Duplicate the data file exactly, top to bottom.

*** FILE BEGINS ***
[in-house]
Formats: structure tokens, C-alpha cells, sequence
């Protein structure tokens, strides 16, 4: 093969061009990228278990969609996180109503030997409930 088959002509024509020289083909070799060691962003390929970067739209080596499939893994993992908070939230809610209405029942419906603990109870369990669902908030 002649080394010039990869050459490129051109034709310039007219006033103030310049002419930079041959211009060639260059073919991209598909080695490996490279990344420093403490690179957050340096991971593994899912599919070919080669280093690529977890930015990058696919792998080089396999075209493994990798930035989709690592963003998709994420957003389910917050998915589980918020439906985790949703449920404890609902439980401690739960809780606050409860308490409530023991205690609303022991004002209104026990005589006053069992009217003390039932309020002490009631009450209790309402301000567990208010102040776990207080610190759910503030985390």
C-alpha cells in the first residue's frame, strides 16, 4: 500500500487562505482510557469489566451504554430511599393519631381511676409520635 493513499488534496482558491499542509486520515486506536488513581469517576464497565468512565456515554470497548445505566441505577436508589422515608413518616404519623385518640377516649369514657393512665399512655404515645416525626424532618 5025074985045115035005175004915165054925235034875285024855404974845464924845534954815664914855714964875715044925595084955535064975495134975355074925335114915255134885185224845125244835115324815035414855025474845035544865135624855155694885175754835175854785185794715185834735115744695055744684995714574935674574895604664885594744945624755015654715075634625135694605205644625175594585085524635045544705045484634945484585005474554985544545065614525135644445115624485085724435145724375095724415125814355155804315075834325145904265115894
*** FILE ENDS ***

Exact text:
[in-house]
Formats: structure tokens, C-alpha cells, sequence
């Protein structure tokens, strides 16, 4: 093969061009990228278990969609996180109503030997409930 088959002509024509020289083909070799060691962003390929970067739209080596499939893994993992908070939230809610209405029942419906603990109870369990669902908030 002649080394010039990869050459490129051109034709310039007219006033103030310049002419930079041959211009060639260059073919991209598909080695490996490279990344420093403490690179957050340096991971593994899912599919070919080669280093690529977890930015990058696919792998080089396999075209493994990798930035989709690592963003998709994420957003389910917050998915589980918020439906985790949703449920404890609902439980401690739960809780606050409860308490409530023991205690609303022991004002209104026990005589006053069992009217003390039932309020002490009631009450209790309402301000567990208010102040776990207080610190759910503030985390």
C-alpha cells in the first residue's frame, strides 16, 4: 500500500487562505482510557469489566451504554430511599393519631381511676409520635 493513499488534496482558491499542509486520515486506536488513581469517576464497565468512565456515554470497548445505566441505577436508589422515608413518616404519623385518640377516649369514657393512665399512655404515645416525626424532618 5025074985045115035005175004915165054925235034875285024855404974845464924845534954815664914855714964875715044925595084955535064975495134975355074925335114915255134885185224845125244835115324815035414855025474845035544865135624855155694885175754835175854785185794715185834735115744695055744684995714574935674574895604664885594744945624755015654715075634625135694605205644625175594585085524635045544705045484634945484585005474554985544545065614525135644445115624485085724435145724375095724415125814355155804315075834325145904265115894